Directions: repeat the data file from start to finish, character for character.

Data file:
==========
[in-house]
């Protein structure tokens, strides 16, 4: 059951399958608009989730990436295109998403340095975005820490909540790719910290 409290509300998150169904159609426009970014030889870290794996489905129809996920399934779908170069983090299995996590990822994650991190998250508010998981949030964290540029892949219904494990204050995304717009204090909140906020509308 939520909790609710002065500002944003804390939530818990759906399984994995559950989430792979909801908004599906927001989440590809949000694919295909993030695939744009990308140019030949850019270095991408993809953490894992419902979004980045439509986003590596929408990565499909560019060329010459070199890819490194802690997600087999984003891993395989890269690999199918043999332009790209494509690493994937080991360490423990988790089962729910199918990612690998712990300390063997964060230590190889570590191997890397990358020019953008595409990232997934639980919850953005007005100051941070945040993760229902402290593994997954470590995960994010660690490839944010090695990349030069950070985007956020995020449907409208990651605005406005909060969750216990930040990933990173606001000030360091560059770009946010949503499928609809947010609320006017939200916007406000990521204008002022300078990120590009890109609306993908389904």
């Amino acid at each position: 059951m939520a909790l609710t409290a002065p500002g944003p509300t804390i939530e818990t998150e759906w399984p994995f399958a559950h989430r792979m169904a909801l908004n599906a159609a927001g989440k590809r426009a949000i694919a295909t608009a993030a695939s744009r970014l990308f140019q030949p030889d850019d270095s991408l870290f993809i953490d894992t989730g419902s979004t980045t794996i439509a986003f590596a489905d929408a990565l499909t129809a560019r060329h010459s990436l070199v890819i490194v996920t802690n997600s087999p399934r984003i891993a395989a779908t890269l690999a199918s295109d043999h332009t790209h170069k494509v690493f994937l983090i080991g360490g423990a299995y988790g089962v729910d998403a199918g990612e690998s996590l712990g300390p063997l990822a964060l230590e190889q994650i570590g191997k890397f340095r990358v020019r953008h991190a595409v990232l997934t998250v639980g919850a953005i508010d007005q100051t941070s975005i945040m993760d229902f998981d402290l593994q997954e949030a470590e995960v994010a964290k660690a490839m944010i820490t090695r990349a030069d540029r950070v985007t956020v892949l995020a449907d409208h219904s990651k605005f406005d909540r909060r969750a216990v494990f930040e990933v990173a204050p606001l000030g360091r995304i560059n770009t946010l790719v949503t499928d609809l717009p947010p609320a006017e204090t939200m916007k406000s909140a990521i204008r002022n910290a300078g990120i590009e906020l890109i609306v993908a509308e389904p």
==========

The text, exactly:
[in-house]
């Protein structure tokens, strides 16, 4: 059951399958608009989730990436295109998403340095975005820490909540790719910290 409290509300998150169904159609426009970014030889870290794996489905129809996920399934779908170069983090299995996590990822994650991190998250508010998981949030964290540029892949219904494990204050995304717009204090909140906020509308 939520909790609710002065500002944003804390939530818990759906399984994995559950989430792979909801908004599906927001989440590809949000694919295909993030695939744009990308140019030949850019270095991408993809953490894992419902979004980045439509986003590596929408990565499909560019060329010459070199890819490194802690997600087999984003891993395989890269690999199918043999332009790209494509690493994937080991360490423990988790089962729910199918990612690998712990300390063997964060230590190889570590191997890397990358020019953008595409990232997934639980919850953005007005100051941070945040993760229902402290593994997954470590995960994010660690490839944010090695990349030069950070985007956020995020449907409208990651605005406005909060969750216990930040990933990173606001000030360091560059770009946010949503499928609809947010609320006017939200916007406000990521204008002022300078990120590009890109609306993908389904």
């Amino acid at each position: 059951m939520a909790l609710t409290a002065p500002g944003p509300t804390i939530e818990t998150e759906w399984p994995f399958a559950h989430r792979m169904a909801l908004n599906a159609a927001g989440k590809r426009a949000i694919a295909t608009a993030a695939s744009r970014l990308f140019q030949p030889d850019d270095s991408l870290f993809i953490d894992t989730g419902s979004t980045t794996i439509a986003f590596a489905d929408a990565l499909t129809a560019r060329h010459s990436l070199v890819i490194v996920t802690n997600s087999p399934r984003i891993a395989a779908t890269l690999a199918s295109d043999h332009t790209h170069k494509v690493f994937l983090i080991g360490g423990a299995y988790g089962v729910d998403a199918g990612e690998s996590l712990g300390p063997l990822a964060l230590e190889q994650i570590g191997k890397f340095r990358v020019r953008h991190a595409v990232l997934t998250v639980g919850a953005i508010d007005q100051t941070s975005i945040m993760d229902f998981d402290l593994q997954e949030a470590e995960v994010a964290k660690a490839m944010i820490t090695r990349a030069d540029r950070v985007t956020v892949l995020a449907d409208h219904s990651k605005f406005d909540r909060r969750a216990v494990f930040e990933v990173a204050p606001l000030g360091r995304i560059n770009t946010l790719v949503t499928d609809l717009p947010p609320a006017e204090t939200m916007k406000s909140a990521i204008r002022n910290a300078g990120i590009e906020l890109i609306v993908a509308e389904p």